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Re: Cranial crests in pterosaurs
>From what I've seen, and I'm sure you are well aware of soft tissue
extensions present on many crested pterosaurs (Tapejara, Germanodactylus,
Gnathosaurus) and that soft tissue extensions are possible on others
(Tupuxuara, Dsungaripterus) due to similar structures at the bases of these
hypothetical crests and courtesy of cladistics. The extent of the crests as
shown in Figure 10 is purely hypothetical in most cases but worthy of
further study. Perhaps a useful cautionary tale for future workers not to
destroy any funny-looking matrix north of the skull until the absence of a
crest is assured.
Hebert Bruno Campos wrote:
> In Figure 10, Frey et al., (2003) illustrated a reconstruction of the
> cranial crests with soft parts of pterosaurs Pterodactylus sp.,
> Huanhepterus quinyangensis, Germanodactylus cristatus, Germanodactylus
> rhamphastinus, Phobetopter parvus, Dsungaripterus weii, Tapejara
> imperator, Tapejara wellnhoferi, Tupuxuara longicristatus and
> Gnathosaurus subulatus. They still divided these pterosaur skulls in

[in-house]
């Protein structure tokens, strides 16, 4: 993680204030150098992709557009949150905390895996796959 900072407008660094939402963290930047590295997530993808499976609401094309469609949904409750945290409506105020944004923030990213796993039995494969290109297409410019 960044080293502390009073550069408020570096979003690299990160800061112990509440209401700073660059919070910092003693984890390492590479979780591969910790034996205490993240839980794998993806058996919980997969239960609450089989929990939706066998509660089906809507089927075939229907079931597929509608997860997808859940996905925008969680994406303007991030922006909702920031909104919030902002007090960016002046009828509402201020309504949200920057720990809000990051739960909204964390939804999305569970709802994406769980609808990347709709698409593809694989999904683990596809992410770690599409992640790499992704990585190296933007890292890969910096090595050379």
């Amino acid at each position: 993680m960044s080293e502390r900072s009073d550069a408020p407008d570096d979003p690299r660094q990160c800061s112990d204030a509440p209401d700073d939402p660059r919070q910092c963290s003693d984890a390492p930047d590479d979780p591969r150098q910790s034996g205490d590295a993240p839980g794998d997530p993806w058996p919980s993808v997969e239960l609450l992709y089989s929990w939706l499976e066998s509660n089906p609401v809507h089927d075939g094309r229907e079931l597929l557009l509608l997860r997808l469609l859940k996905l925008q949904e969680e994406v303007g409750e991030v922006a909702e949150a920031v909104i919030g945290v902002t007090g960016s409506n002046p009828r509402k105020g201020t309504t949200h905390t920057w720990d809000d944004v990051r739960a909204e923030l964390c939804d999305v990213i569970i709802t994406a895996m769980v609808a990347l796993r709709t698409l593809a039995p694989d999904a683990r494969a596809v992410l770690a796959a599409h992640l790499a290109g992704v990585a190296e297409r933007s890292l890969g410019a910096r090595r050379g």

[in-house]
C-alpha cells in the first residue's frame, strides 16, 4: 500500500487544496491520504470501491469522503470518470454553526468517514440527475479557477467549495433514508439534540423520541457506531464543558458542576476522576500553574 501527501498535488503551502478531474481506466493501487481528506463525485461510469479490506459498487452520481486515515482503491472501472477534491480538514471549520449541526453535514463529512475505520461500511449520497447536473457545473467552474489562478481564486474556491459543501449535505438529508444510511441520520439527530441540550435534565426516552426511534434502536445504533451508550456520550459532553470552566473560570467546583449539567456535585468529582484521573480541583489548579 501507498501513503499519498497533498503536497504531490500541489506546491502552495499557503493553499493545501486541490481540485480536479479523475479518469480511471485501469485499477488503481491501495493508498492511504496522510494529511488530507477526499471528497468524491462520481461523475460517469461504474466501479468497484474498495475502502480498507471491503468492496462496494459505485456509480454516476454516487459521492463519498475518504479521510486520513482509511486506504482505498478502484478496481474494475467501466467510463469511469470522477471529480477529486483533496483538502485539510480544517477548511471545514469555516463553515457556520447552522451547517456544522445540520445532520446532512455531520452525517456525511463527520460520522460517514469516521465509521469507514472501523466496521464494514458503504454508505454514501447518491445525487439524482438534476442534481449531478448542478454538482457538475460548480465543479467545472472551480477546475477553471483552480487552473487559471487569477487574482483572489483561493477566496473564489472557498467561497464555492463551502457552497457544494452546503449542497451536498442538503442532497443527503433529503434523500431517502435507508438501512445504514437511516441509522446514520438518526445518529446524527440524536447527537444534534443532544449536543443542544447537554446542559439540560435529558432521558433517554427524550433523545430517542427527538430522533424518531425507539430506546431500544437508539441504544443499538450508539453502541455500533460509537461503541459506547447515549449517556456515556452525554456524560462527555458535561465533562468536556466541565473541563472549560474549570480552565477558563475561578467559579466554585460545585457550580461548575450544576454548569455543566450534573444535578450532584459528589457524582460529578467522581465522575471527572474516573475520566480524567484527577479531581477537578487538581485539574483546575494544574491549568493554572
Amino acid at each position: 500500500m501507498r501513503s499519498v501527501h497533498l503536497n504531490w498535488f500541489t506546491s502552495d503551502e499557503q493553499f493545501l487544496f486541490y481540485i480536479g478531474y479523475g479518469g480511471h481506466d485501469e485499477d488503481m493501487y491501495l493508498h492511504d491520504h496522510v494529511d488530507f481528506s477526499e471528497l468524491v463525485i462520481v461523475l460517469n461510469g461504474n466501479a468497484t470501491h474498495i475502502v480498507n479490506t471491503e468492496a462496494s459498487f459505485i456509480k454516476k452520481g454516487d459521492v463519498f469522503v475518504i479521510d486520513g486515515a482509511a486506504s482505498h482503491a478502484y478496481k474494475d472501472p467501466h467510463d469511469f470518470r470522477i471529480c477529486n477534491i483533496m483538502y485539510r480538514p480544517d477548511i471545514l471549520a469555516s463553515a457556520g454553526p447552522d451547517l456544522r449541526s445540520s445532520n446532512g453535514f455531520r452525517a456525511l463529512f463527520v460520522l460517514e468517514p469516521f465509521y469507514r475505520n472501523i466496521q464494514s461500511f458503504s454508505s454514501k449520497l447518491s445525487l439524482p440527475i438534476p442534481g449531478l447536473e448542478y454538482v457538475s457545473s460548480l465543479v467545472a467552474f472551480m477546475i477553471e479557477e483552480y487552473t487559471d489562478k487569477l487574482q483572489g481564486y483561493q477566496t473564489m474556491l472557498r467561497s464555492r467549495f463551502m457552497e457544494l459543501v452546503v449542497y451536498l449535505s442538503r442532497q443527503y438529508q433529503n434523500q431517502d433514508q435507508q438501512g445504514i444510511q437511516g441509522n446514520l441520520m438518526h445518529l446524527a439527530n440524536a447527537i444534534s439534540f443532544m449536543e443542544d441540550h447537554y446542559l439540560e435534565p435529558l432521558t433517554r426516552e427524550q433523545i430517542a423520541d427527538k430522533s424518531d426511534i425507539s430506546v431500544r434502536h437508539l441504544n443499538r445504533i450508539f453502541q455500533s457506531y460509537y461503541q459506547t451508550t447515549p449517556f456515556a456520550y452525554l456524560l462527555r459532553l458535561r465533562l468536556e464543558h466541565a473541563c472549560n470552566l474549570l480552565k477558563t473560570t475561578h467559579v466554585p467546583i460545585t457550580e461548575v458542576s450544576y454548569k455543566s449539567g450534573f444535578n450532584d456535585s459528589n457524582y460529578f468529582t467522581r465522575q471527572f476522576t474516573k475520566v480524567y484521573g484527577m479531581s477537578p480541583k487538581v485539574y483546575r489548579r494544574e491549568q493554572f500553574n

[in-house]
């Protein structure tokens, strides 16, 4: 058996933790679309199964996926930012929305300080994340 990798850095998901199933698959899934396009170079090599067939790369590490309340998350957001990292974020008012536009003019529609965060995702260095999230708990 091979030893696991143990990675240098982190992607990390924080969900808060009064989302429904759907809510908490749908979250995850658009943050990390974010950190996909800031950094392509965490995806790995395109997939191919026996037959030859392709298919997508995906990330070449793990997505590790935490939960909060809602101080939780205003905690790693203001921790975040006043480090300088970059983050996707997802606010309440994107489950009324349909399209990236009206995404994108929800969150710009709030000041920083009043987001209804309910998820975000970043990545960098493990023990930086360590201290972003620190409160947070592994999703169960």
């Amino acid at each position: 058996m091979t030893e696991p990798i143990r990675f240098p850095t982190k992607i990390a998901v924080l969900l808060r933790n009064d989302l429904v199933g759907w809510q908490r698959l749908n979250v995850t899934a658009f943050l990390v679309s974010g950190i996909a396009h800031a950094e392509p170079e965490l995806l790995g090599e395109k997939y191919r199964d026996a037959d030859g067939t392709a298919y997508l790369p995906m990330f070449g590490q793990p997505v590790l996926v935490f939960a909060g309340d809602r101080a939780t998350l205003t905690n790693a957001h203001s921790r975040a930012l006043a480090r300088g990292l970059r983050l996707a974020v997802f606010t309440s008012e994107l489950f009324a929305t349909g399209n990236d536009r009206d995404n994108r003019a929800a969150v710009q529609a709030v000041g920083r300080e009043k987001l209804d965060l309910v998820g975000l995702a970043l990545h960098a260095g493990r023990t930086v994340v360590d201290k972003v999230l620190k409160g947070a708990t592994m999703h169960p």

> five basic parts: soft-tissue crista, fibrous crista, rhamphotheca,
> occipital cone and bone.
> They reconstructed the cranial crest of these pterosaurs with support on
> the new Pterodactylus specimen (JME SOS 4784) with a preserved fibrous
> cone and others soft-tissues.
> Is the fibrous occipital cone an not mineralized occipital spine (=
> parietal crest)? This soft-tissue crests reconstructions be correct?
> Frey, E.; Tischilinger, H.; Buchy, M.-C. & Martill, D.M., 2003. New
> specimens of Pterosauria (Reptilia) with soft partes with implications
> for pterosaurian anatomy and locomotion. In: Buffetaut, E. & Mazin,
> J.-M. (Eds.) Evolution and Palaeobiology of Pterosaurs. Geological
> Society, London, Special Publications, 217, 233-266.
> David Peters wrote:
> >How were you surprised? That will give us a starting point.
> >David Peters
> >St. Louis